What is Financial Aid, Anyway?

Financial aid seems like a straightforward concept. “Financial aid” should be money given to students to help them pay for college, right? Well, yes it is…and…no it’s not. Financial aid is not money “given” to the student. Unfortunately, when colleges use the term “Financial aid” they use it to refer to any of the following things:

  • Loans
  • Scholarships
  • Grants
  • Work-Study

Far from being “free money” given to the student -- 2/3 of financial aid nationally is offered in the form of student loans that must be repaid. The other 1/3 is made up of scholarships, grants, and work-study.

The most common forms of financial aid:

  • Loans allow you to borrow money to pay for your post-secondary education and related expenses. When you take out a student loan, you must pay back the money you borrow, as well as the interest payments you accrue on your loan. Interest is the money you pay to the lender in exchange for borrowing money. It’s calculated as a percentage of the unpaid loan amount borrowed.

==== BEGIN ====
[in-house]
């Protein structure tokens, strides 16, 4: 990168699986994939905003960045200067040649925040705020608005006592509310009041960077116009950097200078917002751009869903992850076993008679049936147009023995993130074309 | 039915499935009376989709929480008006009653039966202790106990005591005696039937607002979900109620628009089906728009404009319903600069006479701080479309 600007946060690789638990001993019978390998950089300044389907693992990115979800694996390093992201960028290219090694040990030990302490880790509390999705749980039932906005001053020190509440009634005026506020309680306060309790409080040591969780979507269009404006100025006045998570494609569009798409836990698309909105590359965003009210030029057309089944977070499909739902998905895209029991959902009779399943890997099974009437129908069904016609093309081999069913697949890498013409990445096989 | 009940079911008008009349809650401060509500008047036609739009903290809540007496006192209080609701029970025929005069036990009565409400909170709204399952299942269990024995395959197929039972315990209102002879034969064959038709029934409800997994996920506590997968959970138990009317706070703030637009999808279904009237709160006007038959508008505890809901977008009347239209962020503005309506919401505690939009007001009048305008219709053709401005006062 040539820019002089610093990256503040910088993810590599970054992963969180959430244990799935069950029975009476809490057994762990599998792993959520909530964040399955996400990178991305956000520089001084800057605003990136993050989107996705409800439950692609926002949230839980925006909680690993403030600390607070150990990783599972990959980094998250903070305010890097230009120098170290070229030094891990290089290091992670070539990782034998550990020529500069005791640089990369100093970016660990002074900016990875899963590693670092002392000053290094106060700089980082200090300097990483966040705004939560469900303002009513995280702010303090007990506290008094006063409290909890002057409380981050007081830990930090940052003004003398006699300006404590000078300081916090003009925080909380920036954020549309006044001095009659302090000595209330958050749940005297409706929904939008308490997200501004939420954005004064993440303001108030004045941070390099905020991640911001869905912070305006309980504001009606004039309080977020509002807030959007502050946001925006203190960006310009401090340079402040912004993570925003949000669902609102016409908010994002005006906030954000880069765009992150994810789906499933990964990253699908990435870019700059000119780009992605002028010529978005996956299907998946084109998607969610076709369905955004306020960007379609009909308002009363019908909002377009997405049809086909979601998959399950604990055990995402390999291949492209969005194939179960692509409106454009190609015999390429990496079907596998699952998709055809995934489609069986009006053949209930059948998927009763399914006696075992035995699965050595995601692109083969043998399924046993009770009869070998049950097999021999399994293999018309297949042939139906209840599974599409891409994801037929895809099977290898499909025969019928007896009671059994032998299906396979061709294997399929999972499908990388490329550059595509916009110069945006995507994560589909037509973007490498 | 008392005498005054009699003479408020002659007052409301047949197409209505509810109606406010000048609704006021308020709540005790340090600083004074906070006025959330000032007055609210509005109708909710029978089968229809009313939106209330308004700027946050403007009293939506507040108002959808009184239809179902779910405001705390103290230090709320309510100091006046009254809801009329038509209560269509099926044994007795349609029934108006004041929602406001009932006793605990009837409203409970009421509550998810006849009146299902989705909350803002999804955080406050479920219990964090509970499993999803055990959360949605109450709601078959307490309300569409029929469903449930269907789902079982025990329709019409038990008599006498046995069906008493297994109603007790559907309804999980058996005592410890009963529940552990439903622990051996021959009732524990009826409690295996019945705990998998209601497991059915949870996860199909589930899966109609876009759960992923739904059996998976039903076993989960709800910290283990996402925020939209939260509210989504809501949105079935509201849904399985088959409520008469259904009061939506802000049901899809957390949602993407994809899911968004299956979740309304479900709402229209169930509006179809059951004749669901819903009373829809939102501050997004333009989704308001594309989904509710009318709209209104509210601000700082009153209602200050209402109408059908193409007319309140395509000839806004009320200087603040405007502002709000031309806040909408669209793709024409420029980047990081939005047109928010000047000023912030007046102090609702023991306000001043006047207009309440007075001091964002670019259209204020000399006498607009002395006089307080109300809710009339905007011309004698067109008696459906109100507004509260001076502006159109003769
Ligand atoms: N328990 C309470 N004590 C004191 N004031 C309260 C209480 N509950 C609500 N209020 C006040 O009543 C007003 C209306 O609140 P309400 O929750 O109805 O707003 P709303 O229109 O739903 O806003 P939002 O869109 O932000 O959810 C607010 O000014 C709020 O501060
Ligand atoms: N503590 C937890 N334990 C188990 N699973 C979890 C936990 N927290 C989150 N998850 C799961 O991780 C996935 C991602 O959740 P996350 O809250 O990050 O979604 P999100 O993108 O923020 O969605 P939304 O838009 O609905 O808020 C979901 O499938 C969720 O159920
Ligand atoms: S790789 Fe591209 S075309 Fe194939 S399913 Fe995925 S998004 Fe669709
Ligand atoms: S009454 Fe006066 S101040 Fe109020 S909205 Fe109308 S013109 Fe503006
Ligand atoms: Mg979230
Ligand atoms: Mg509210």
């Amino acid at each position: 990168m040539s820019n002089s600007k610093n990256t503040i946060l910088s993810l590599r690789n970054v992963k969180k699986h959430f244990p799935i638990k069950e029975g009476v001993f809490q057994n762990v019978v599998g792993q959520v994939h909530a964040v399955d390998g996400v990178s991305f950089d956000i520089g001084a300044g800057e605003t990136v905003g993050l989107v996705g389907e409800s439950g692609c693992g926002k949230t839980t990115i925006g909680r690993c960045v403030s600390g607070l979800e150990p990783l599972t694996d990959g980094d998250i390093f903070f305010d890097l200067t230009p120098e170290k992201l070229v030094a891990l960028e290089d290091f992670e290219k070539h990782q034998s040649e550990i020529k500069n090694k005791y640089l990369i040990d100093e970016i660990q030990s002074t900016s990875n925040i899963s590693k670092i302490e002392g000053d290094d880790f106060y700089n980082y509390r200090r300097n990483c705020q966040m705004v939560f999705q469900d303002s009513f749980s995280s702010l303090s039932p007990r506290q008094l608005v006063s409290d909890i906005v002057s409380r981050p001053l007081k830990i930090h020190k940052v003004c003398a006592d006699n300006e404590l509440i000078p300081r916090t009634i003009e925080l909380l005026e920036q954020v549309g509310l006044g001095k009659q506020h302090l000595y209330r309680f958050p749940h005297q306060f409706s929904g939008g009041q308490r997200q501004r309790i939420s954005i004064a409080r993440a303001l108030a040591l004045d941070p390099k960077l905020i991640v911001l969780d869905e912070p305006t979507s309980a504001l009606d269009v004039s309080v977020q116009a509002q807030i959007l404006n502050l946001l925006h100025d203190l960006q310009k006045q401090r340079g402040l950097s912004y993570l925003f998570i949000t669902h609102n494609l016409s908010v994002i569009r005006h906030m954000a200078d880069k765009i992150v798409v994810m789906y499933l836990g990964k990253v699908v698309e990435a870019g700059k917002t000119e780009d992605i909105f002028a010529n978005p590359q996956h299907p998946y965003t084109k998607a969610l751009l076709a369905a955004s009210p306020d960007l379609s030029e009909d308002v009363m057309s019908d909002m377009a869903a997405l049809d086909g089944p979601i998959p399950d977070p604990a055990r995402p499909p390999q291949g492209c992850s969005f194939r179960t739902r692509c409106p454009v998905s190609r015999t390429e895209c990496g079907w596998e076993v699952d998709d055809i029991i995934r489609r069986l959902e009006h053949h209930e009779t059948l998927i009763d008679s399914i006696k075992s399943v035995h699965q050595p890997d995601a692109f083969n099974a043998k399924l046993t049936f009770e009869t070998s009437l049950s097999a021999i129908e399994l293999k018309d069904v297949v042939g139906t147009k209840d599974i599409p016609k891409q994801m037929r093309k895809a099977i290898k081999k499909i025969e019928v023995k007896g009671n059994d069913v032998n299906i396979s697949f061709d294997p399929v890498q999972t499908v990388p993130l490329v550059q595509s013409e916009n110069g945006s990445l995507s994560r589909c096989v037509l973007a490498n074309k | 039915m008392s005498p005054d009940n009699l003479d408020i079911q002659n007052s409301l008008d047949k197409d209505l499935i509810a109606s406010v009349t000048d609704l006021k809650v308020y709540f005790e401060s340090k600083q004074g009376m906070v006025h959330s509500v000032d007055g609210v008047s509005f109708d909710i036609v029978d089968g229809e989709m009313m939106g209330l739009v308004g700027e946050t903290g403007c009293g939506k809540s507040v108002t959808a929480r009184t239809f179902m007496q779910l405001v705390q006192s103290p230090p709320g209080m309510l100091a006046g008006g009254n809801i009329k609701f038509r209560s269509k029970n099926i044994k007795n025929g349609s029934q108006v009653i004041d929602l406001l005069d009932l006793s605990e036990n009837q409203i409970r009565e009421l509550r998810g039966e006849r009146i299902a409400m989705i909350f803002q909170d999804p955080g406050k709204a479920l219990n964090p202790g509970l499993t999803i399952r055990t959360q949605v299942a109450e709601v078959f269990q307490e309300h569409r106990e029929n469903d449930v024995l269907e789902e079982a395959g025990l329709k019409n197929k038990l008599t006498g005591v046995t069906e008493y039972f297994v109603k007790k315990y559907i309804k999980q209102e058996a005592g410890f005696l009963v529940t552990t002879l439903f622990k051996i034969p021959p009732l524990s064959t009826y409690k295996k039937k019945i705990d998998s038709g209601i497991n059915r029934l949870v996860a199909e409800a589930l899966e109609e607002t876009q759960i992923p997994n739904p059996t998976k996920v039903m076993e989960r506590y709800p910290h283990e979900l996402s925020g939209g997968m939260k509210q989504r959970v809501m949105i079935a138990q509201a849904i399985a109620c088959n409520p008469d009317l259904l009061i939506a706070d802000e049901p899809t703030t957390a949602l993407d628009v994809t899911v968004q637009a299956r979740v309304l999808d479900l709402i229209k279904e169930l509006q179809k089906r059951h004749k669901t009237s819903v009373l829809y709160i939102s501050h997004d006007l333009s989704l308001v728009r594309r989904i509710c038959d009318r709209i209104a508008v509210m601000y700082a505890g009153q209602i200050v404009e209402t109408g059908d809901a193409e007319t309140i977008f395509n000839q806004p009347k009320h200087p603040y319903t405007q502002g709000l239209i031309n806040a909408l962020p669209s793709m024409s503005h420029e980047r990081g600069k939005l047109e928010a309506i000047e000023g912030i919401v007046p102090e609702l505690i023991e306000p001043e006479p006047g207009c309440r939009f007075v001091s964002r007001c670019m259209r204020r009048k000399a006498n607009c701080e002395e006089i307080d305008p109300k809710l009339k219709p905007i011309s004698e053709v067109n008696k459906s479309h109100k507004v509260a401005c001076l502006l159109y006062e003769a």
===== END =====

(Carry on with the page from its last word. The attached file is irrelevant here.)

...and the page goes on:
• Some common types of student loans are Federal Direct student loans issued directly to the students, parent loans for undergraduate students (called Parent PLUS loans), Grad PLUS (for graduate students), and private loans. To learn about the differences between federal and private loans, read this article.
  • Grants and scholarships are monetary awards used to pay for post-secondary education and related expenses. Grants and scholarships are “free money” – they don’t have to be paid back. Grants for college are typically need based, whereas scholarships may be based on either needs or merits (such as special abilities, hobbies, interests, ethnicities, religions, etc.).
  • Work-study programs are a form of federal financial aid. Work-study programs allow you to earn money from part-time work while you’re pursuing a degree. The “aid” comes in the form of finding you a job on campus. You can use the money you earn to help pay for your education and related expenses. Unlike a part-time job outside of the work-study program, there’s a cap on how many hours you can work and how much you can earn. (Limits vary depending on the institution.)

In order to qualify for Federal Student Loans and the Federal Work Study Program, you must apply for federal assistance through the Free Application for Federal Student Aid (FAFSA) program.

The federal government provides more than $150 billion in loans, work-study funds, and grants each year. For most students, the primary source of scholarships and grants is the college or university to which you apply. It is worth your time to apply for Federal Student Aid via the FAFSA even if you don’t qualify for federal grants because doing so makes you eligible for Federal Student Loans and potentially work-study programs.